Chris Mayland

Re: David Gonzalez’s letter (under “To the Sound of the Guns”) in Reader Mail’s Move On Michigan and Michael Fumento’s Farewell to Maj. Megan McClung:

In present times, the National Salute of 21 guns is fired in honor of:

1. a National Flag,
2. the Sovereign or a Chief of State of a foreign nation,
3. a member of a reigning Royal Family,
4. the President, a Ex-President, a President-elect,
5. on Washington’s Birthday,
6. and the Fourth of July.

On Memorial Day, a salute of 21 minute guns (guns discharged at one minute intervals) is fired at noon when the flag is flown at half staff.

A 21 Gun Salute is a Salute, a expression of welcome, good will, respect.

The Gun in a 21 Gun Salute refers to naval guns or artillery, not firearms.

The firing of 3 rifle volleys at a funeral is a funeral custom, probably derived from the custom of halting the fighting to remove the dead from a battlefield. Once the army had cleared the its dead, it would fire three volleys to indicate that the dead had been cared for and they were ready to fight.

The fact that the firing party consists of 7 riflemen firing three volleys does not constitute a 21 gun salute.

Semper Fi.
Paul J. Smith, USMC Veteran
Wilmington, Delaware

Re: The “Mormonism and the Liberal” letters in Reader Mail’s Fear of the Latter-Day:

Martin Luther was reputed to have said: “I would rather be ruled by a wise Turk than a foolish Christian.” Luther wasn’t in favor of the demise of the Holy Roman Empire; but he had a point. Governor Romney and Mormons in general have been quite loyal to the Republican Party in particular and to Conservatism in general. Yup, I’d like some answers from Romney about some political actions he took in the past; but if his religion is truly a concern just remember that there have been wise Turks who have ruled all their subjects well in the past. Mormons are not Turks…but you get the jest of the idea. The question whether Romney is wise is really the most pertinent one.
Michael Wm. Dooley
Indianapolis, Indiana

Re: Mark Sobolewski’s letter (under “Sobolewski Again”) in Reader Mail’s Fear of the Latter-Day:

Mark Sobolewski does not understand that it is impossible for an effective increase in the minimum wage to raise “buying power.” Purchasing power springs from production — not government-mandated wage increases. It is no accident that “the great consuming nations are also the great producing nations” (Benjamin Anderson’s Economics and the Public Welfare: A Financial and Economic History of the United States, 1914-1946).

What really happens when the minimum wage is raised above the market clearing rate is that purchasing power is transferred from those who lose their jobs to those lucky enough to keep theirs. Only someone completely ignorant of economics and the history of economic thought, not to mention economic history, could possibly think otherwise.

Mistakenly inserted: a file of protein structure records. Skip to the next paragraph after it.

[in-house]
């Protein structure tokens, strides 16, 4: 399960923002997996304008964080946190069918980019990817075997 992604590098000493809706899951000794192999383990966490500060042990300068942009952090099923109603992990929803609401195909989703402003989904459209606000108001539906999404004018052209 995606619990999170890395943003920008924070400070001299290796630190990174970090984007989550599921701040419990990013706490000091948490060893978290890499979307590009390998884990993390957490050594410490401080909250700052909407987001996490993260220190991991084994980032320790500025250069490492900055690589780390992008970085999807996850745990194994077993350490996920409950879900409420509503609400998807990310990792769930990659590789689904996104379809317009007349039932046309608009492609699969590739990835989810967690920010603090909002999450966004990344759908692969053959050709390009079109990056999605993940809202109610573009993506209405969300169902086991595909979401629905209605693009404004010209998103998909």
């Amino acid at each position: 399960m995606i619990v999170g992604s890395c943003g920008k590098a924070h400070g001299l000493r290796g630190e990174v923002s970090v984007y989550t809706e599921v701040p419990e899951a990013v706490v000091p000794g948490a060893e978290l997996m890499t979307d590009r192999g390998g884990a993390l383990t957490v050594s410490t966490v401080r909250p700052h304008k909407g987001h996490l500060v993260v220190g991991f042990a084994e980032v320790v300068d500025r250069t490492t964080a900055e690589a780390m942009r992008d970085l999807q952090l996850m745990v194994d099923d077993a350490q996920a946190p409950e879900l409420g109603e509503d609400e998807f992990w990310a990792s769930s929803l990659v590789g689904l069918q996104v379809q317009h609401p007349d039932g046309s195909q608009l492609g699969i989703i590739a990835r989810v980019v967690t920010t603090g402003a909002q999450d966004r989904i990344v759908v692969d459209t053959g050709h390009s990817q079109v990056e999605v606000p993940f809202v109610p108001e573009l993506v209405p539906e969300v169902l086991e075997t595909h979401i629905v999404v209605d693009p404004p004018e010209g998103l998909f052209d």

Gerard Jackson
Economics editor
Noble Park, Victoria

Re: Diane Smith’s letter (under “Family Matters”) and Pete Fall’s letter (under “Bear Democrat”) in Reader Mail’s Fear of the Latter- Day:

When Diane Smith is absent from this page, we’re all the poorer for it. Welcome back, Diane! And a speedy recovery to your husband…
Mimi Winship

First I want to let Diane Smith know I will be saying a prayer for her husband, glad he is on the way to recovery.

Now to Pete Fall and his “democratic” party. If calling the Democrat Party democratic is not an oxymoron I don’t know what is. The only time the Democrat party is democratic is when you totally agree with everything they have to say. Just ask Senator Joe Lieberman.
Elaine Kyle

Re: The lamentations from Mr. Pete Fall of Bear, Delaware.

Ah… The incessant whining of the Democrat party — first because you weren’t in power and now because you are. So, you can’t get the people to call you the Democratic party.

Perhaps it is because the only time the Democrat party is democratic is if and when one completely and totally agrees with the tripe you espouse.

I suppose we could call you the Democratic party — you would certainly be in “good” company. Some examples: the now defunct German Democratic Republic (formerly East Germany), the Democratic Republic of Congo, and the Democratic People’s Republic of Korea, and, Sahara Democratic Arabian Republic. However, these are Democratic Republics (not democracies) and, since your party is certainly not democratic either, you are correctly called the Democrat party.

While most Republicans agree that the Democrats are political opponents, not enemies, the feeling in the Democrat Party is exactly the opposite. We are indeed looked upon as enemies. One need only to listen to the diatribes coming from the likes of Reid, Durbin, Pelosi, Hoyer, Kennedy, Clinton (Hill or Bill, take your pick), Leahy, Schumer, Dodd, Dingell, Rangel, (et al., ad nauseam) and the rants of the ultra-liberal, ultra-leftist, Main Stream Media.

As a group, your only interest is to destroy President Bush — regardless of the cost to our country and the rest of the world. God help us if you succeed.

If you wish to be called the Democratic Party, exercise Democracy!
C.D. Lueders
Melbourne, Florida

Watching Pete Fall in Bear, Delaware (where Joe, Biden his time, keeps trouble bruin), I was reminded of a bumper sticker which sums it up in one succinct sentence: There Is Nothing Democratic About The Democrat Party.
David Gonzalez
Wheeling, Illinois